Battle of Calamba
|Battle of Calamba
Revolution in Laguna
|Part of the Philippine Revolution|
|Filipino Revolutionaries||Spanish Empire|
|Commanders and leaders|
| Paciano Rizal
Pio del Pilar
|Casualties and losses|
|Unknown||Several (Killed, Wounded, & Captured)|
The Battle of Calamba (Filipino: Labanan sa Calamba, Spanish: Batalla de Calamba) was a battle fought between Filipino Revolutionaries in Laguna in the Philippines and the colonial forces of the Spanish Empire.
Emilio Aguinaldo had returned from exile in Hong Kong and was amassing a large force to drive out the Spanish from Cavite. General Leopoldo Garcia Peña, the Spanish military commander at Cavite, was hard-pressed with 2,800 Spanish troops scattered in various detachments in Cavite Province. The combined forces of Generals Luciano San Miguel, Mariano Noriel, Artemio Ricarte and Juan Cailles, having with them about 6,000–8,000 troops, who began attacking and decimating Peña's units one by one. A column of 500 infantrymen was rushed from Manila to reinforce Peña.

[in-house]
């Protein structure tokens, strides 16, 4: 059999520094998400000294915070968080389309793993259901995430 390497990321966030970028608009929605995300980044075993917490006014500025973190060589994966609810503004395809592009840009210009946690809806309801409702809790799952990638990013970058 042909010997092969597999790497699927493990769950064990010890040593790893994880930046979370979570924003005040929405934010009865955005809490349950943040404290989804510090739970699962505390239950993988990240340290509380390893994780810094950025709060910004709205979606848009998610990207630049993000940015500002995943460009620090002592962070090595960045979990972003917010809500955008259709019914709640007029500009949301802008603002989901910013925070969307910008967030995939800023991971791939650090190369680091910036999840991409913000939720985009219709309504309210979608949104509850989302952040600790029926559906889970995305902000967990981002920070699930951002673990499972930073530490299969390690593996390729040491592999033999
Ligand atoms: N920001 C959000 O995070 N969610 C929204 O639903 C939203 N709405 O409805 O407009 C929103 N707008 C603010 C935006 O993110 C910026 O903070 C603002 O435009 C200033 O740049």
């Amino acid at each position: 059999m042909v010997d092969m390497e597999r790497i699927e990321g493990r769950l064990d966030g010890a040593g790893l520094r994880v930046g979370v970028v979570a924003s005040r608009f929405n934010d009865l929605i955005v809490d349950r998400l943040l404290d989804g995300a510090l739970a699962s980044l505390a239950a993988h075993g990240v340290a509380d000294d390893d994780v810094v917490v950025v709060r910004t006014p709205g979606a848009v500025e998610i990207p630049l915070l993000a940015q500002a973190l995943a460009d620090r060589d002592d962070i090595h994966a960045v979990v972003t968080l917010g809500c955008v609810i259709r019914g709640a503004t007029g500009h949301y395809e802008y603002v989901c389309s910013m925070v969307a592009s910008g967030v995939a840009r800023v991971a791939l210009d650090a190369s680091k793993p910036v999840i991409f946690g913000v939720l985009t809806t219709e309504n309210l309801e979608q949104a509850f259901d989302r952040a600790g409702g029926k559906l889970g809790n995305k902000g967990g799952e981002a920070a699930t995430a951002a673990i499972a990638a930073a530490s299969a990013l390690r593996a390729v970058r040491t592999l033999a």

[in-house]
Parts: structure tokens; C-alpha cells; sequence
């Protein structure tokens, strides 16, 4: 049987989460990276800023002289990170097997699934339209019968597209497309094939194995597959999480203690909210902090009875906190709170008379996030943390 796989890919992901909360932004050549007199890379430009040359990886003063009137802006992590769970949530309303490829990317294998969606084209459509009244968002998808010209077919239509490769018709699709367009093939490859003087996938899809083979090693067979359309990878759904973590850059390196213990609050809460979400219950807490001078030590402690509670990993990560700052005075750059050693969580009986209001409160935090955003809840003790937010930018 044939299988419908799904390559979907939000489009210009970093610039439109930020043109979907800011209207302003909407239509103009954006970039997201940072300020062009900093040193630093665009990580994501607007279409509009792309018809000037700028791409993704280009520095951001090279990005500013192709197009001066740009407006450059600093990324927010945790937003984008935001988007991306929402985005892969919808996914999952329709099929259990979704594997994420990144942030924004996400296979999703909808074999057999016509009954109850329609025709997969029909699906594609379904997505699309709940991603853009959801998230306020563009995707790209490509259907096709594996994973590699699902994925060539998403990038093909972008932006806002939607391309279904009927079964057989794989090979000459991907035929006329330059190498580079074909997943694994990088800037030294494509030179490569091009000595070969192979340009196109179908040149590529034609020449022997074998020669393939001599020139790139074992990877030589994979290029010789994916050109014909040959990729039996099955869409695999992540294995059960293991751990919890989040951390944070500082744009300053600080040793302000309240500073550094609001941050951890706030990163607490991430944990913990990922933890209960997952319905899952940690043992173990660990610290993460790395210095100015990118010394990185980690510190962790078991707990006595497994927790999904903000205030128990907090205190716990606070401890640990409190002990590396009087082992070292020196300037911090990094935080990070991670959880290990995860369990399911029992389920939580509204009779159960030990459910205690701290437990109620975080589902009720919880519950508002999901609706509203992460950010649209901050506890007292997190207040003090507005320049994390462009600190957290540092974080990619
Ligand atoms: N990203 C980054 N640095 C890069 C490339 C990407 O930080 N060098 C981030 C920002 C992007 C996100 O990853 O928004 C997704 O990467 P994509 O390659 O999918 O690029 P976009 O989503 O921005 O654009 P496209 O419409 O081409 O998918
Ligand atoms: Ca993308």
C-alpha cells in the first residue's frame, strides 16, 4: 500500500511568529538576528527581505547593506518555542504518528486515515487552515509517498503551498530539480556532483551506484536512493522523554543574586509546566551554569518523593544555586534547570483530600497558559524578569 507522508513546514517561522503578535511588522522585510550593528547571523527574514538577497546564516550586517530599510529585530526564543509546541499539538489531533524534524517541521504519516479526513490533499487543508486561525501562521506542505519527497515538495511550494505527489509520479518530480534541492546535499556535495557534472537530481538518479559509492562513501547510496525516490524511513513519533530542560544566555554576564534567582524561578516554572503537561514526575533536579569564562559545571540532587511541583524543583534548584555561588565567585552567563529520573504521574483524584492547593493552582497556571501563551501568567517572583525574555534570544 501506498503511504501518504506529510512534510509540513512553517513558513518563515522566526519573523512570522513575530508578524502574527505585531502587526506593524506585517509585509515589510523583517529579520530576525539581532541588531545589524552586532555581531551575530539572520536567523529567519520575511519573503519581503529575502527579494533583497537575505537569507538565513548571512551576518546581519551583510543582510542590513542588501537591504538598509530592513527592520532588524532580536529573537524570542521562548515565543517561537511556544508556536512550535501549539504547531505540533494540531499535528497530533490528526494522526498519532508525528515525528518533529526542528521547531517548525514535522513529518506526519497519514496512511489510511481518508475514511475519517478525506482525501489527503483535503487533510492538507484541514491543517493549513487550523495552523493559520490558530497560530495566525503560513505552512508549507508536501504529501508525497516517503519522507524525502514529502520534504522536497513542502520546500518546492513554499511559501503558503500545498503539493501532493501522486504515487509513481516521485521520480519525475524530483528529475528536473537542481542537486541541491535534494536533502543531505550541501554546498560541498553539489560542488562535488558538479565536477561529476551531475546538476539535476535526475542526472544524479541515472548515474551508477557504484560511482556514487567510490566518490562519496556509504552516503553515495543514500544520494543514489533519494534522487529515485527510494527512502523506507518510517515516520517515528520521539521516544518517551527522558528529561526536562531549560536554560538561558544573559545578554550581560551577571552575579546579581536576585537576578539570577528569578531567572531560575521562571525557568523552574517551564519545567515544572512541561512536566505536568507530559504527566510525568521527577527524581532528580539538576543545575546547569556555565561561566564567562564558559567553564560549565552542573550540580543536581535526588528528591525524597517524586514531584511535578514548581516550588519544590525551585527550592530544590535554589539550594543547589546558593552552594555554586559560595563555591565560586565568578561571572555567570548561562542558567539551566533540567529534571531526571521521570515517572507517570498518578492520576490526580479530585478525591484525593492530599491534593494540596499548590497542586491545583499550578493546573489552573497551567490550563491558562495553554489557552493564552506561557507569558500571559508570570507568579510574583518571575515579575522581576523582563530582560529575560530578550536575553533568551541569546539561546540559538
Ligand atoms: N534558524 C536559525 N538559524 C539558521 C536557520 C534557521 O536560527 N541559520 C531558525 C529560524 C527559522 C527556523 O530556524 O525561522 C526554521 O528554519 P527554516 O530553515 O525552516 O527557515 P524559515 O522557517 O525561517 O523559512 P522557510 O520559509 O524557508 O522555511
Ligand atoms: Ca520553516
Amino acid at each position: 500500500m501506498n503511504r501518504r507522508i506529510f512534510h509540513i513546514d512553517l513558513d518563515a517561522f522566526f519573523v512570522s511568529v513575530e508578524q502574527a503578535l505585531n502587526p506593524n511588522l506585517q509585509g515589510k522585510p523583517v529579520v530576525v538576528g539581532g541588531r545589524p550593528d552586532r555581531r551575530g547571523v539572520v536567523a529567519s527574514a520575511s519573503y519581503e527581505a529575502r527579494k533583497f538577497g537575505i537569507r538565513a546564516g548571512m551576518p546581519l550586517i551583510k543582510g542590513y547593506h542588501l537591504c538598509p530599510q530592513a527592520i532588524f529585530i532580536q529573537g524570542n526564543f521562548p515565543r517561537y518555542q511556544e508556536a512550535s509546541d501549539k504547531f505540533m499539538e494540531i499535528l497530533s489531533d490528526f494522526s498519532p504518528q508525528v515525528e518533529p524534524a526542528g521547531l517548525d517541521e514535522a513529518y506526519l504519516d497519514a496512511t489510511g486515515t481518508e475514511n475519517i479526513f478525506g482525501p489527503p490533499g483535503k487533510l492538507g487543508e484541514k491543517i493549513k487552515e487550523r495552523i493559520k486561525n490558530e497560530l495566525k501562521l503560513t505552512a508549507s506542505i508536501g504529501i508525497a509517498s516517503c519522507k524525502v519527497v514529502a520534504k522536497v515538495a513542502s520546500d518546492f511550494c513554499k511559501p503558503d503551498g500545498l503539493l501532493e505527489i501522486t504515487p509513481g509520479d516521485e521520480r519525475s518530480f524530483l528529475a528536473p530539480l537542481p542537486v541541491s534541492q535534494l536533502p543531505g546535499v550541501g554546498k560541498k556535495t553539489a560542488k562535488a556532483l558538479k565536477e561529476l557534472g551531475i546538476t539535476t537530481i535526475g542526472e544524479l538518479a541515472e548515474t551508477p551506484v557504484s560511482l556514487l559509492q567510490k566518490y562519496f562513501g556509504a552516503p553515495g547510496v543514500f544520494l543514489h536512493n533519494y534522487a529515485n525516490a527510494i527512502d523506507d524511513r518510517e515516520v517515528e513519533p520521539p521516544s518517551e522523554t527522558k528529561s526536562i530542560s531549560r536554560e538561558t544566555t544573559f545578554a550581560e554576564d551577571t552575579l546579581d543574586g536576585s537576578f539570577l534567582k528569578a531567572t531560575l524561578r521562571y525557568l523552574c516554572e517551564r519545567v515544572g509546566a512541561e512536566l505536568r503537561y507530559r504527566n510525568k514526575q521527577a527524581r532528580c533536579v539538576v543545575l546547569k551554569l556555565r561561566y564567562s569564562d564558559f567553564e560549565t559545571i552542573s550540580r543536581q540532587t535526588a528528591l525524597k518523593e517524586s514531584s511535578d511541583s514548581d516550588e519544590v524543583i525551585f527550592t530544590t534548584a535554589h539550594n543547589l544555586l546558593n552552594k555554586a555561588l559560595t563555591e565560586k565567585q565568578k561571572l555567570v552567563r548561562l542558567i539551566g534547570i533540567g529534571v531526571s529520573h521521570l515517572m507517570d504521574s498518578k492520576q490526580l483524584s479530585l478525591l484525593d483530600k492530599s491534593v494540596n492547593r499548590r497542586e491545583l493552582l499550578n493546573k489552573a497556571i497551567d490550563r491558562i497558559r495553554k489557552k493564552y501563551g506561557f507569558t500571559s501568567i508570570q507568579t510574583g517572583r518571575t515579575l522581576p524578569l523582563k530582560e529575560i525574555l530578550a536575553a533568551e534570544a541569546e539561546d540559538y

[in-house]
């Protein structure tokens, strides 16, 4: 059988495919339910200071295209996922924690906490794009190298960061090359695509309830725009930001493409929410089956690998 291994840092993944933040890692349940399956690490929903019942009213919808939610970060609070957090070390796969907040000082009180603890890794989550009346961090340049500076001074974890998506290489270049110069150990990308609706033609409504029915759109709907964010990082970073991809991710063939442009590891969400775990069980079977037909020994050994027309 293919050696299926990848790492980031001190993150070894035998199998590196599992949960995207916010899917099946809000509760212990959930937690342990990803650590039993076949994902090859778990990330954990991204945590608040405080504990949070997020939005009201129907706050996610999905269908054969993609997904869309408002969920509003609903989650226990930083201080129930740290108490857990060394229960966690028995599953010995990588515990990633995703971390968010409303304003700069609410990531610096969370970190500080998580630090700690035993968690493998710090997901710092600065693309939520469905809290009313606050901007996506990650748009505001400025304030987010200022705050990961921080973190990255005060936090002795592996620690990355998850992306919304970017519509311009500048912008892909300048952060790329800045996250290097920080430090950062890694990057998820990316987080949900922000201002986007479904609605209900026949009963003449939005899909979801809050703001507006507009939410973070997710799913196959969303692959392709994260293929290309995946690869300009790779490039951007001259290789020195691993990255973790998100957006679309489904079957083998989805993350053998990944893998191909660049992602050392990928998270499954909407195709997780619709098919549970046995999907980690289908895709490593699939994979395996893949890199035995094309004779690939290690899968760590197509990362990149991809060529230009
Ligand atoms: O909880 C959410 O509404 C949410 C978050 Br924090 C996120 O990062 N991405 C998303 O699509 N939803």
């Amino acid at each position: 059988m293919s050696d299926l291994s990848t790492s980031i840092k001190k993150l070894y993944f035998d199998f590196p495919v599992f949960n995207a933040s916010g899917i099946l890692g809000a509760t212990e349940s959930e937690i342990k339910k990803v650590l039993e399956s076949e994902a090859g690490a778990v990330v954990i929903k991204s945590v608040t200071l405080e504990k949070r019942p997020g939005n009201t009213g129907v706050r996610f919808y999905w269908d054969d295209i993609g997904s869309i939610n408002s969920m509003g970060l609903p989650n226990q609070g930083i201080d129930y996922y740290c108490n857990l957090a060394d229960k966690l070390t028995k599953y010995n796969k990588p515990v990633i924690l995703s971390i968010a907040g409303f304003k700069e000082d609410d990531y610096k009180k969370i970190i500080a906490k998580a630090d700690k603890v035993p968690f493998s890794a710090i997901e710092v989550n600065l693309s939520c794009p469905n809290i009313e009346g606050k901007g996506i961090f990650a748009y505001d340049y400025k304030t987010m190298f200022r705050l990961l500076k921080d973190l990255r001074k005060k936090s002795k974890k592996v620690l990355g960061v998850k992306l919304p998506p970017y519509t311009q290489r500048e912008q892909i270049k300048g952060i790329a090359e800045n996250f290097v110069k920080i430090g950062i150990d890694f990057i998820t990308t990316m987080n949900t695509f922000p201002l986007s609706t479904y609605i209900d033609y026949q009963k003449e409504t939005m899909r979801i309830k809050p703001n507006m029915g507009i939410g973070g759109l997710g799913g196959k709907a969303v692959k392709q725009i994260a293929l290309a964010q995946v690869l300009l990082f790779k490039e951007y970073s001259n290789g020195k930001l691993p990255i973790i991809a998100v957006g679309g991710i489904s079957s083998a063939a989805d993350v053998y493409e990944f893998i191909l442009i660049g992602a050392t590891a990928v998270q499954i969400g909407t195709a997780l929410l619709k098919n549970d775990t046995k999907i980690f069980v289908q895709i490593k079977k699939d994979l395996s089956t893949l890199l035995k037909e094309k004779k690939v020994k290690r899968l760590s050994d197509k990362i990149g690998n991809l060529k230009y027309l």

Initially, the Spanish garrison in Calamba, holed up in the town church, realizing that a resistance could still be held for the larger force of 500 to arrive and help them, before ultimately going to Cavite. The Spaniards chose to wait as the Filipino revolutionaries besieged the church. Lacking guns, and lacking even more ammunition, Paciano Rizal devised a ploy to get the Spaniards to surrender, he ordered that every time the Filipino column opened fire on the church, other troops, those without guns, would light up firecrackers to create the illusion that the Filipinos had plenty of guns, sure enough the Spaniards fell for it, and surrendered a few days later. As the Spanish column approached, the revolutionaries under Jose Rizal's brother, General Paciano Rizal who was also the main commander of all revolutionary forces in the province, counterattacked the Spanish column in his hometown Calamba. The revolutionaries then staged an ambush in the vicinity, and many Spaniards became casualties and several of them were captured during the battle.
As a result of their defeat the relief column never came to Peña, who surrendered after the battle of Alapan. The revolutionaries were finished liberating all of Cavite by nightfall of May 31 the same year. Thus, western parts of Laguna were cleared of Spanish rule, leading the way to the full victory of Filipinos within the whole province.
- Ocampo, Ambeth R. (1990). Rizal Without the Overcoat. Anvil Publishing.